Deployment
why losing your self-concept is normal

why losing your self-concept is normal

To understand why losing your self-concept is normal for veterans, you need to understand the science – like many things.

The self-concept is made up of a few social factors; personal identity and social identity. As a human, you are not just born with this idea that you are yourself.

What is the self-concept?

The self-concept is the total sum of a person’s beliefs about his or her own attributes.

At a basic level, the self-concept is the perception of your own behaviour, abilities and characteristics that make you, you. The who am I questions.

As your brain develops so too does your understanding of who you are. Even to the point of just recognising that you are not one with your mother (cool huh?)

As you can imagine, we all have a point in our lives where we start to ‘figure out’ who we are as individuals. We go through the self discovery process of what we are good at, what we like and dislike, and the characteristics of our personalities really start to define our choices.

Where it can get a bit tricky is when you start to talk about a mismatch between your self concept and reality – congruence and incongruence.

What is congruence and incongruence?

When your self-concept aligns with reality, that is congruence. Actions such as showing an unconditional love towards a person would promote congruence. The person would not feel the need to constantly change their self-concept.

Incongruence is the opposite. A mismatch between your self image and the ideal image. This mismatch of your self-concept can negatively impact your self esteem. Often believing that you need to ‘earn it’ when it comes to feeling worthy.

There are many theorists who have added to the main ideas of the self-concept over the years. The above gives you a good overview to discuss how it affects veterans below.

self-concept

Why is losing your sense of self normal for veterans?

Going through your initial training is all about breaking you down and building you back up. It makes sense for a few reasons. You need to rely on the team to succeed, without your team you are alone, vulnerable and at risk. In some cases, your team is the key to your survival.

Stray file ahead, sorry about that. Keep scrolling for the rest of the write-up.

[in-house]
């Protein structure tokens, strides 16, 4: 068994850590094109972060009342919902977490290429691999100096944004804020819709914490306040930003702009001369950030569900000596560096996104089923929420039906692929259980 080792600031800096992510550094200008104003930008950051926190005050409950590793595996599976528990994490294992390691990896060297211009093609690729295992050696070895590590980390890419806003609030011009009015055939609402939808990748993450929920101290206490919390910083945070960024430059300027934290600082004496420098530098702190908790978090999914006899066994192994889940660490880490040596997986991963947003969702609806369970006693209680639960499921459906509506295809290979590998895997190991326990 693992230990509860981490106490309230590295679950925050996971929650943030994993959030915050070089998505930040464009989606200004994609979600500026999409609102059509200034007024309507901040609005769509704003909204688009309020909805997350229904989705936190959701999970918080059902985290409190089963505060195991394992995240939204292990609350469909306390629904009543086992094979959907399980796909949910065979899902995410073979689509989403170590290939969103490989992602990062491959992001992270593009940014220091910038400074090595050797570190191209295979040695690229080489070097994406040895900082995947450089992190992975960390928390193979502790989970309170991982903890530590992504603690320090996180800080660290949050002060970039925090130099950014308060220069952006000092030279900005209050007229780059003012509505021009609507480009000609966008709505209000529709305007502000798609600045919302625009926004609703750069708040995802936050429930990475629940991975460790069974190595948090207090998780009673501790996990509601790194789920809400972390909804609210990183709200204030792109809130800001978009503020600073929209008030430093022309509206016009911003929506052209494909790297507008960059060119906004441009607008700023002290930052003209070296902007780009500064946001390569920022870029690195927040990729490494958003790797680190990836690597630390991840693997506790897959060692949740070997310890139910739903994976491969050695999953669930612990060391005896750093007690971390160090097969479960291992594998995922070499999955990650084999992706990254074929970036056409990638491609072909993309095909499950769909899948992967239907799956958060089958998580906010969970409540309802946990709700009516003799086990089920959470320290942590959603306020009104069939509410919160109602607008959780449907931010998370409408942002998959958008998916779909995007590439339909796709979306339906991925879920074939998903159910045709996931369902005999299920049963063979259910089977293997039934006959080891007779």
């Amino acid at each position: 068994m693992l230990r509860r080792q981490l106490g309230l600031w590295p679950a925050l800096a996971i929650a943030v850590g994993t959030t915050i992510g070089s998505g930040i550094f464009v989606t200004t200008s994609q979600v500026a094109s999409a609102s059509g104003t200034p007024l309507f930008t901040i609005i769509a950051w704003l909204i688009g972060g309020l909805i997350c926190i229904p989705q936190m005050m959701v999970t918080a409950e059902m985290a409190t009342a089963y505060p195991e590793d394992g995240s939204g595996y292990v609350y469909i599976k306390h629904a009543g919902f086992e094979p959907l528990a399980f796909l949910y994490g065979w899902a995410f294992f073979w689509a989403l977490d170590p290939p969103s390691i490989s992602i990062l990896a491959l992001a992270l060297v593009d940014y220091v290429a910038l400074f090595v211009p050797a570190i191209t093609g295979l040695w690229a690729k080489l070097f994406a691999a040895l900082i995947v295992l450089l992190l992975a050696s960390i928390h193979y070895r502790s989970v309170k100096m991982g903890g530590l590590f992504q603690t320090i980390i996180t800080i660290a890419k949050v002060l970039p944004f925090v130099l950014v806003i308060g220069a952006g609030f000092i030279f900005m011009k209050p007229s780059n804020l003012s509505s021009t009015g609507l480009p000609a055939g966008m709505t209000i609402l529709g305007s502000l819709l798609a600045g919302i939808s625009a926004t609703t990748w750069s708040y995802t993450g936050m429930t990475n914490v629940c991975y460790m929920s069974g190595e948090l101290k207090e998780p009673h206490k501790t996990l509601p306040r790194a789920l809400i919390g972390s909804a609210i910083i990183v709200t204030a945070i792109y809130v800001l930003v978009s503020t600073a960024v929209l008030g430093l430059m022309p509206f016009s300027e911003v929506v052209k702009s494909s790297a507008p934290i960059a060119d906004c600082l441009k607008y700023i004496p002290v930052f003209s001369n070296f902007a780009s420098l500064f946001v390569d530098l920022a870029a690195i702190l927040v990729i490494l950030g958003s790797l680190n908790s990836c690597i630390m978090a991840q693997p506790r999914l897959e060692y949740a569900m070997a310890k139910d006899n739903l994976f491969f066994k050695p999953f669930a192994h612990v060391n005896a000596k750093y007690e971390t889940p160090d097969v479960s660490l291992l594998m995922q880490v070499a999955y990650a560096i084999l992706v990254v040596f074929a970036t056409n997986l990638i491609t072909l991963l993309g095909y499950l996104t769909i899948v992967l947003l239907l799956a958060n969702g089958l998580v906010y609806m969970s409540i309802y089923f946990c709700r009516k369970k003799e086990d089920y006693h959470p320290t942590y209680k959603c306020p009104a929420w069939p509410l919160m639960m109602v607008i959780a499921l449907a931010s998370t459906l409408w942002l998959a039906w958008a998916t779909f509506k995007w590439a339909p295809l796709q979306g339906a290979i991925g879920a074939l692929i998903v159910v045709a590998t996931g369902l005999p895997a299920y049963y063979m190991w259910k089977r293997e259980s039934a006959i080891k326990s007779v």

Even as a admin clerk, you are first a soldier.

That’s the point of the military.

As pointless as it may seem to those who just don’t “get it” we need that to happen.

But here’s what can happen in that process. veterans sense of self can become intertwined with the squadron. Your self-concept and associated self-esteem is based on the comradely within the “team”.

Lose the “team”, lose the sense of self that was built up over the many years of serving.

There is a theory called the terror management theory. It explains self-esteem as a protective shield against anxiety felt when we consider the meaninglessness of our own existence.

Using this theory you can see how in the case of no longer serving, veterans can often have a sense of self and/or self-esteem crisis.

In some cases, veterans have spent lifetimes training for the good of the squadron. They are not thinking about themselves as individuals any more.

At the forefront of veterans minds is the cultural values of the squadron. The crew. The military. ( why mental fitness is important)

Their perceived purpose in life is to serve the squadron, if they cannot serve that purpose, their life becomes meaningless.

Without our self-esteem we are not as capable at living everyday functional lives. It’s necessary for our existence. On top of that, veterans may find themselves struggling with negative emotions.

Which can stem from self-discrepancies, such as between the actual and ideal selves. Causes things like disappointment and depression.

The affect on veterans will depends entirely on a few things. How many discrepancies and if they are aware of them.

If this is the case, that’s when you will see mechanisms such as heavy drinking as a means to cope.

What can you do if you experience a loss of self?

Gaining back your sense of self requires work with a psychologist on skills such as reprogramming and reconditioning your subconscious.

There are constant changes in the ways in which psychologists are approaching these topics, with more technology than ever at their fingertips.

It won’t all be comfortable strolls through the park, but neither was the training it took to get your job in the first place.

Information and education is key to understanding what is going on. Arm yourself with as much knowledge about what you are experiencing or what the person you are supporting is experiencing.

https://www.beyondblue.org.au

https://www.openarms.gov.au